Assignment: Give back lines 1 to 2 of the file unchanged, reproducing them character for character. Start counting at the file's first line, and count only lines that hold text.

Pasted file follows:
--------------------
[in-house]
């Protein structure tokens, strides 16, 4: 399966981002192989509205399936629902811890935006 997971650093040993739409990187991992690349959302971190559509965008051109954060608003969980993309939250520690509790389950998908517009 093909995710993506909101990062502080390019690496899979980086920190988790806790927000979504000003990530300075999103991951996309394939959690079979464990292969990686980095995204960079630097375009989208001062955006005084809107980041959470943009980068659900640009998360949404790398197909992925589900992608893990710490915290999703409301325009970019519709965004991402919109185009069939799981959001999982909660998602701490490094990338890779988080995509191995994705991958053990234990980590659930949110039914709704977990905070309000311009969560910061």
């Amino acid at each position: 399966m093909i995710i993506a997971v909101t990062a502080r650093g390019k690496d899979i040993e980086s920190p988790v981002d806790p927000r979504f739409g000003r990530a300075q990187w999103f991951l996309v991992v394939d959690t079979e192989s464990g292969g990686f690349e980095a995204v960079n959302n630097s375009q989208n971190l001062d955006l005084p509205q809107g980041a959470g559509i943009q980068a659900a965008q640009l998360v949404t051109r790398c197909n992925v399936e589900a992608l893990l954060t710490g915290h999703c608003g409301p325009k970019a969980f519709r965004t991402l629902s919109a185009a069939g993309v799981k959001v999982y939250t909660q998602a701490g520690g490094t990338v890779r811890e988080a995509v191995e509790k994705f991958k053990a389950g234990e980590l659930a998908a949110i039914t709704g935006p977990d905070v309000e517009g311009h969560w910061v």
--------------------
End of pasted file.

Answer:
[in-house]
């Protein structure tokens, strides 16, 4: 399966981002192989509205399936629902811890935006 997971650093040993739409990187991992690349959302971190559509965008051109954060608003969980993309939250520690509790389950998908517009 093909995710993506909101990062502080390019690496899979980086920190988790806790927000979504000003990530300075999103991951996309394939959690079979464990292969990686980095995204960079630097375009989208001062955006005084809107980041959470943009980068659900640009998360949404790398197909992925589900992608893990710490915290999703409301325009970019519709965004991402919109185009069939799981959001999982909660998602701490490094990338890779988080995509191995994705991958053990234990980590659930949110039914709704977990905070309000311009969560910061």